3, rue St.-Beuve, in the 6th Arrondissement.
01 45 49 10 40. Tues–Sat, noon–2 p.m. and 7:30 p.m.–10:30 p.m.
I first visited this place with a couple of girlfriends more than three years ago. Our table wasn’t ready, so we waited with a glass of wine at the kitchen counter, where we tried to stay out of the way of the busy serveuse while chatting and watching the chef cook away. I was charmed.
The aptly named le Timbre is the size of a postage stamp, a single room with a tiny kitchen in the back. Every inch of space is put to use. There is a banquette along each wall, and you’ll need help getting in and out.
The words cuisine traditionnelle are written on the window, but even if they weren’t, it would be obvious. Terrine de campagne with onion jam, hure de cochon (a.k.a. head cheese), white asparagus, fennel soup: like other bistros in this genre, it’s less about creativity than quality. Those white asparagus were served with a mustard-laden vinaigrette and a green herb puree, each bright and well seasoned.
There were a few Basque touches to the main courses: rabbit was served with chorizo, and a falling-apart-tender piece of young Pyrenees lamb sat next to stuffed pimiente peppers, racy red with a hint of heat. A seasonal sensibility is apparent, asparagus popping up again in the main courses alongside girolle mushrooms to accompany duck confit.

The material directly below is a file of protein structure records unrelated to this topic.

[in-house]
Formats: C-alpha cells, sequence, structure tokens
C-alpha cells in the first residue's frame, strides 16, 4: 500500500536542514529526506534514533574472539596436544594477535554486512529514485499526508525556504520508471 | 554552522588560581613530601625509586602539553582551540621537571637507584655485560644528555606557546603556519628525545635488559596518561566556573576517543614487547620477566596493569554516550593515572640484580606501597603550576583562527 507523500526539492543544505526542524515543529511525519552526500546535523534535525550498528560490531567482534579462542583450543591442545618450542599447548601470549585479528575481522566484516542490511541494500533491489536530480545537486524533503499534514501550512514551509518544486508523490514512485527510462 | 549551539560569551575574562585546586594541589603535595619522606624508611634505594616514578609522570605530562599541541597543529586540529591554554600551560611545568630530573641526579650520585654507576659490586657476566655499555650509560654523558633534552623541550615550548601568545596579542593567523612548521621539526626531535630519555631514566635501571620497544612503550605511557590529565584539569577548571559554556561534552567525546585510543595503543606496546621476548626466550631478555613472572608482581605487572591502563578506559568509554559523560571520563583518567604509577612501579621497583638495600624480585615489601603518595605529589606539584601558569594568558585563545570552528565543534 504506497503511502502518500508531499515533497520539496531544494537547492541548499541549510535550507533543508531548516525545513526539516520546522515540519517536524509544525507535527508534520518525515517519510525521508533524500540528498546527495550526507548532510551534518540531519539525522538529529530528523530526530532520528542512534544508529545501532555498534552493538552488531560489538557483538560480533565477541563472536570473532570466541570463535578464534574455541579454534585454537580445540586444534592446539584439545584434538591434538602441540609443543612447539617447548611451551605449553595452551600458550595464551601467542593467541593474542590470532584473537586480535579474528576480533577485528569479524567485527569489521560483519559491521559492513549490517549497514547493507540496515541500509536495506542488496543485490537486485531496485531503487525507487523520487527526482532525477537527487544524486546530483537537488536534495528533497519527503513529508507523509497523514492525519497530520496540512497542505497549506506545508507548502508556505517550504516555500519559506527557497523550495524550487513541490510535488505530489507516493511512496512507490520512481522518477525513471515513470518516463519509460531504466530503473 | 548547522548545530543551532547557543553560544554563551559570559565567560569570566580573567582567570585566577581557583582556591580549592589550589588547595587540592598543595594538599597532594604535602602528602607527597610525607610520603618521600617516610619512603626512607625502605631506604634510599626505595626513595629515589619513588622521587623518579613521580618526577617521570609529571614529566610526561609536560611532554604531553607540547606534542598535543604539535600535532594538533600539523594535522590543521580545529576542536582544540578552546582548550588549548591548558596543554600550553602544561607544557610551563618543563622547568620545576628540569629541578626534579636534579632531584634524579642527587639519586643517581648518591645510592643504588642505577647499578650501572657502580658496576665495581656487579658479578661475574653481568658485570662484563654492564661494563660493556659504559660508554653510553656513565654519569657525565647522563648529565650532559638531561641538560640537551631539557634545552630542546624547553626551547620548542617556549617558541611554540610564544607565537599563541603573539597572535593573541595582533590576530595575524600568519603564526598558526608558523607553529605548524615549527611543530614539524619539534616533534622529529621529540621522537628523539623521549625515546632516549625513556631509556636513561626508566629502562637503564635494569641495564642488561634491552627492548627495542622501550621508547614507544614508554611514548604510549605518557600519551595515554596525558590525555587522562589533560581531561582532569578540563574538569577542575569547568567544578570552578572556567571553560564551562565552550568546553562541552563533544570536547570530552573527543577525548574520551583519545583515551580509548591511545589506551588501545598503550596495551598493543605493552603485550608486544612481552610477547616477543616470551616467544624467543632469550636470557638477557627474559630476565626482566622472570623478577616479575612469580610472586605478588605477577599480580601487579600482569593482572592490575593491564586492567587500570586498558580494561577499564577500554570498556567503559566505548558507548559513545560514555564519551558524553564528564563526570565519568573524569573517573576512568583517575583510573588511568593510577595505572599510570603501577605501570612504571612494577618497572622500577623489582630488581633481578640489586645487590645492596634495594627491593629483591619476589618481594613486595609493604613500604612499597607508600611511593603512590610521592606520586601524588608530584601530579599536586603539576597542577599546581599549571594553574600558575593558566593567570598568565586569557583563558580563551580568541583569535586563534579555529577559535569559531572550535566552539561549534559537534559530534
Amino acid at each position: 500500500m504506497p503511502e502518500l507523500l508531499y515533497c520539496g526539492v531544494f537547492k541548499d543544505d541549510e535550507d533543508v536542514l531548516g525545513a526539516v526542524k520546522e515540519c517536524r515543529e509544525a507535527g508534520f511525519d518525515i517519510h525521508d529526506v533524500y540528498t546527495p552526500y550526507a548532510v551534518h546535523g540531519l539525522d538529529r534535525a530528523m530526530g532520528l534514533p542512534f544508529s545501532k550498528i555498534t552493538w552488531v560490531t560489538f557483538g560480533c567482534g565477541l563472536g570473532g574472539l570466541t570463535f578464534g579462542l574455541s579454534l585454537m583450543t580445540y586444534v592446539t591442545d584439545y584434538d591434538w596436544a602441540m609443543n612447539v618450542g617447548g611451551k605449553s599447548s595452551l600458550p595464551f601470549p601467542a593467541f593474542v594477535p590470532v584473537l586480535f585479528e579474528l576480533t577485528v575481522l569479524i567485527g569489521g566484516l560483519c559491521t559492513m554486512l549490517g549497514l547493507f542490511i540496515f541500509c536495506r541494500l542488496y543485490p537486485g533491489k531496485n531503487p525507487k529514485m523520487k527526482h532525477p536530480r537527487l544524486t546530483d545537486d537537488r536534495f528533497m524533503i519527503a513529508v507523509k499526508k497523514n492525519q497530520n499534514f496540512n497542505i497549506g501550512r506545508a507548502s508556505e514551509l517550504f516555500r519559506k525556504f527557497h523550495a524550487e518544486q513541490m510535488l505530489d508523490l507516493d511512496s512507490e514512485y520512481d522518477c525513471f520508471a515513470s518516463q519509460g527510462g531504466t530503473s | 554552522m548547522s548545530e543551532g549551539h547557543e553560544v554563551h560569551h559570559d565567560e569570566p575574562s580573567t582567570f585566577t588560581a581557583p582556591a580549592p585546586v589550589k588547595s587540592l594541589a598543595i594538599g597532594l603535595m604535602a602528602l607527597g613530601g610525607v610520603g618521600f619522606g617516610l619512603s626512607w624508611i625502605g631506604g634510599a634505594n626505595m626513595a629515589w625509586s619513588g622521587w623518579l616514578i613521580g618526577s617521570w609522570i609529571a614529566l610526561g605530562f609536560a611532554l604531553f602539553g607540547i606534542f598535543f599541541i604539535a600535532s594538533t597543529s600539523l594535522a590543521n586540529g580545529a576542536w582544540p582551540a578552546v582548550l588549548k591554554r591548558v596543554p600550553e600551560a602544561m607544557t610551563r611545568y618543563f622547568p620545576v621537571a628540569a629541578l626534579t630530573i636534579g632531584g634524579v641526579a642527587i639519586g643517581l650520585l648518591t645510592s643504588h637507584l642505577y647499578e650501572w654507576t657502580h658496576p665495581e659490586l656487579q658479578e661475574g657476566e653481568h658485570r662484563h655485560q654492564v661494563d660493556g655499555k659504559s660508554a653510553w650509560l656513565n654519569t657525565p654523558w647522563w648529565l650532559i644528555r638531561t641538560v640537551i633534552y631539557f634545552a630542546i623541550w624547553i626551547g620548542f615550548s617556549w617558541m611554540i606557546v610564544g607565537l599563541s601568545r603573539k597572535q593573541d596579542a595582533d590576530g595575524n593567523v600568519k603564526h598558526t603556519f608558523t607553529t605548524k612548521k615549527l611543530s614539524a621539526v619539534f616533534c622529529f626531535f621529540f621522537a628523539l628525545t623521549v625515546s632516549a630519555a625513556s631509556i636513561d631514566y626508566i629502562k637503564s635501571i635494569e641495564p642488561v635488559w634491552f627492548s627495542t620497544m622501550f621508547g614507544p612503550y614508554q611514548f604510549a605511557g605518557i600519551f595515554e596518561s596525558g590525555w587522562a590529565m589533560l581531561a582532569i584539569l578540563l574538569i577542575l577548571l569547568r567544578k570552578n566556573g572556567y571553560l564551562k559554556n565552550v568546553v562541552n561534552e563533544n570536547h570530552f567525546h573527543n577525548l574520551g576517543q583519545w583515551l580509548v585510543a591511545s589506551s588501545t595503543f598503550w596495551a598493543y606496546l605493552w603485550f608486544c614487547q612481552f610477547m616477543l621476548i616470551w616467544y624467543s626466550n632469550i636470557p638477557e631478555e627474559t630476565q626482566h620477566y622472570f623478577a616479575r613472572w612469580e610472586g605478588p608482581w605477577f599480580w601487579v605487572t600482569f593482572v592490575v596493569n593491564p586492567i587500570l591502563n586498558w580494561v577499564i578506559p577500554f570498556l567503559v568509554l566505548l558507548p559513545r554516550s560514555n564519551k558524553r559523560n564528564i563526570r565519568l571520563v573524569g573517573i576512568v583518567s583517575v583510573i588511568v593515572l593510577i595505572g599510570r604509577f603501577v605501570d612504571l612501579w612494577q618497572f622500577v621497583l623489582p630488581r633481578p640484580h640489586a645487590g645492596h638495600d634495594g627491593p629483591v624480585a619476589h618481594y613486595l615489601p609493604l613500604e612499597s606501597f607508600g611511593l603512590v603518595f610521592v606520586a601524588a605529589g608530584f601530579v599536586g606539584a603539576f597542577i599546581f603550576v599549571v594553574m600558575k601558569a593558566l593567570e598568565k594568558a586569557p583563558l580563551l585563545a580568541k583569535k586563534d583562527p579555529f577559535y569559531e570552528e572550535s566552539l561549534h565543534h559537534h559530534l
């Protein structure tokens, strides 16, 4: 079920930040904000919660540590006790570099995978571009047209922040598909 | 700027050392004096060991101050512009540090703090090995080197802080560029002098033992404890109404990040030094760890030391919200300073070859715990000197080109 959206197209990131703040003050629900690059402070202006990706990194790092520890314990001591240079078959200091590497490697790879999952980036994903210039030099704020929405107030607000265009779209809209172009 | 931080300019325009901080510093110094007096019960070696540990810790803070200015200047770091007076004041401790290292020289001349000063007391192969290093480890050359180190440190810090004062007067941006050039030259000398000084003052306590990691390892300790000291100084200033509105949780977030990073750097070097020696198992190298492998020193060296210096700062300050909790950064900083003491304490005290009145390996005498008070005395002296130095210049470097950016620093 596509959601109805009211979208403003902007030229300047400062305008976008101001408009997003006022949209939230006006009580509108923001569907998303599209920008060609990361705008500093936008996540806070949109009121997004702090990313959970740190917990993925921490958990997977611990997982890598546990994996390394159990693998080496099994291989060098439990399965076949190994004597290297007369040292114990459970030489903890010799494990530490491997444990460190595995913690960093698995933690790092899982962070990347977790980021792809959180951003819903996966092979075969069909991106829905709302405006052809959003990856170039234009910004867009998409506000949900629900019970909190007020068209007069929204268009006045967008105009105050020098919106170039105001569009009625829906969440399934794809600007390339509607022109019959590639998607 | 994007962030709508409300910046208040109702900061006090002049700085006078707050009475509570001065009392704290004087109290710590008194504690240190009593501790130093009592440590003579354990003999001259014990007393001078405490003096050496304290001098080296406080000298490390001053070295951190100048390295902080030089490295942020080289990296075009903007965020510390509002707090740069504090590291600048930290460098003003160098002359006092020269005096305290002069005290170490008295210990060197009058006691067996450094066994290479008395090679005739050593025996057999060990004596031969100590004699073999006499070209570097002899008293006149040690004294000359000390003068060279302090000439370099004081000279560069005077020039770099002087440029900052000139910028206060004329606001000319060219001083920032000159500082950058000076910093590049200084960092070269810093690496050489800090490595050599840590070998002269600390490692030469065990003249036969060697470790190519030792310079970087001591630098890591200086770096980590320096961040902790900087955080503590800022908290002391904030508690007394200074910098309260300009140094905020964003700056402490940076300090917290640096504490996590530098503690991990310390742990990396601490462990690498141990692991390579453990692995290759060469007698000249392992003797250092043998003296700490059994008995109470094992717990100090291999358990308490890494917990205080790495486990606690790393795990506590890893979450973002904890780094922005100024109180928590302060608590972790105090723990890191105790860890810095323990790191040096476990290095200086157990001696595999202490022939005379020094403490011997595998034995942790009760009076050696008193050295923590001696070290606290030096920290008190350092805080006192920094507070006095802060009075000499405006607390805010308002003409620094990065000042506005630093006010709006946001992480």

Sweet teeth would do well to opt for le Timbre’s signature mille-feuille, a peach-and-rhubarb crumble or, in my case, Agen prunes (the best prunes in the world, maybe) in white wine and spices. I love these kinds of simple bistro desserts.
The Rhône and Loire valleys are well represented on the wine list, along with the Languedoc and Roussillon, most reasonably priced and most from small biodynamic winemakers.
If I told you that the chef of this near-perfect little French bistro was English, would you be surprised? Maybe, but if you’re a cheese lover you’ll appreciate the single nod he makes to his homeland: a plate of Stilton, that champion of blues that rarely gets its due in France, chauvinist as it is.
Because of le Timbre’s size, I recommend calling two days in advance for a table. Those 20-some seats fill up quickly with neighborhood locals and visiting foodies staying in the area.
In a nutshell: A meal at the tiny le Timbre should leave bistro lovers with a big smile.
Price check: First courses, mains and desserts are 8, 17 and 7 euros, respectively, barring the occasional supplement.
If you love the sound of this pocket-sized bistro, you’ll also love the minuscule La Cerisaie, on the other side of the Gare Montparnasse.
70, blvd Edgar Quinet, in the 14th.
01 43 20 98 98. Mon–Fri, noon–2 p.m. and 7 p.m.–10 p.m.